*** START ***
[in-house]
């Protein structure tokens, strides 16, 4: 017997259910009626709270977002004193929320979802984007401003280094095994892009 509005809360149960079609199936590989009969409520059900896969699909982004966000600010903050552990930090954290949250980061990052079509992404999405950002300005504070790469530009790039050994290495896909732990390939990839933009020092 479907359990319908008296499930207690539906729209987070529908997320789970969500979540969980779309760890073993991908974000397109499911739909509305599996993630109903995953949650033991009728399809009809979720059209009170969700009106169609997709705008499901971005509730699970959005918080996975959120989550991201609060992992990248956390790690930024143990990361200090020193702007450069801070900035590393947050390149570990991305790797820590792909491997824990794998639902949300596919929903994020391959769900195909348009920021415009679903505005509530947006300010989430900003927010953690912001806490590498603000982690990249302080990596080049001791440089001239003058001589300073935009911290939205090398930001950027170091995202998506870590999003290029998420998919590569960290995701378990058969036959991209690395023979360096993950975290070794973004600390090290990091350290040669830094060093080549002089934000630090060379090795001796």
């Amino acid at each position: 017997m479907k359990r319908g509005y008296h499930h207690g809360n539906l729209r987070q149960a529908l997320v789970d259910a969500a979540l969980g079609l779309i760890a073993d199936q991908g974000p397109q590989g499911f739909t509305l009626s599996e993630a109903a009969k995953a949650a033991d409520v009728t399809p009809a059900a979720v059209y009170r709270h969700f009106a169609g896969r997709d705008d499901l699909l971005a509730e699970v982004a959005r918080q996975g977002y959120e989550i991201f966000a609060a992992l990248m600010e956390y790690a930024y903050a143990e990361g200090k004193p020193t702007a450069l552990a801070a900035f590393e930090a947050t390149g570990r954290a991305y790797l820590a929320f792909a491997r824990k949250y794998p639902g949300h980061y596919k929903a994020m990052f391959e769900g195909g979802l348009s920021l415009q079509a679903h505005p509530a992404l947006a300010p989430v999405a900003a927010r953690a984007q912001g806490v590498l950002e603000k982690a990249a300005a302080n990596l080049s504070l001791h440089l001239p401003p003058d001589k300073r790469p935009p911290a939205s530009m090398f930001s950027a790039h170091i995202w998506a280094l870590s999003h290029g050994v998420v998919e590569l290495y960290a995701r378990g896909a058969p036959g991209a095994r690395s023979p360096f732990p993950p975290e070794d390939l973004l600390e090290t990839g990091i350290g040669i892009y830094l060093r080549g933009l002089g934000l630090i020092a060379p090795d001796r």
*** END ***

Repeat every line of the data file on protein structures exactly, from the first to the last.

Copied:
[in-house]
């Protein structure tokens, strides 16, 4: 017997259910009626709270977002004193929320979802984007401003280094095994892009 509005809360149960079609199936590989009969409520059900896969699909982004966000600010903050552990930090954290949250980061990052079509992404999405950002300005504070790469530009790039050994290495896909732990390939990839933009020092 479907359990319908008296499930207690539906729209987070529908997320789970969500979540969980779309760890073993991908974000397109499911739909509305599996993630109903995953949650033991009728399809009809979720059209009170969700009106169609997709705008499901971005509730699970959005918080996975959120989550991201609060992992990248956390790690930024143990990361200090020193702007450069801070900035590393947050390149570990991305790797820590792909491997824990794998639902949300596919929903994020391959769900195909348009920021415009679903505005509530947006300010989430900003927010953690912001806490590498603000982690990249302080990596080049001791440089001239003058001589300073935009911290939205090398930001950027170091995202998506870590999003290029998420998919590569960290995701378990058969036959991209690395023979360096993950975290070794973004600390090290990091350290040669830094060093080549002089934000630090060379090795001796």
């Amino acid at each position: 017997m479907k359990r319908g509005y008296h499930h207690g809360n539906l729209r987070q149960a529908l997320v789970d259910a969500a979540l969980g079609l779309i760890a073993d199936q991908g974000p397109q590989g499911f739909t509305l009626s599996e993630a109903a009969k995953a949650a033991d409520v009728t399809p009809a059900a979720v059209y009170r709270h969700f009106a169609g896969r997709d705008d499901l699909l971005a509730e699970v982004a959005r918080q996975g977002y959120e989550i991201f966000a609060a992992l990248m600010e956390y790690a930024y903050a143990e990361g200090k004193p020193t702007a450069l552990a801070a900035f590393e930090a947050t390149g570990r954290a991305y790797l820590a929320f792909a491997r824990k949250y794998p639902g949300h980061y596919k929903a994020m990052f391959e769900g195909g979802l348009s920021l415009q079509a679903h505005p509530a992404l947006a300010p989430v999405a900003a927010r953690a984007q912001g806490v590498l950002e603000k982690a990249a300005a302080n990596l080049s504070l001791h440089l001239p401003p003058d001589k300073r790469p935009p911290a939205s530009m090398f930001s950027a790039h170091i995202w998506a280094l870590s999003h290029g050994v998420v998919e590569l290495y960290a995701r378990g896909a058969p036959g991209a095994r690395s023979p360096f732990p993950p975290e070794d390939l973004l600390e090290t990839g990091i350290g040669i892009y830094l060093r080549g933009l002089g934000l630090i020092a060379p090795d001796r």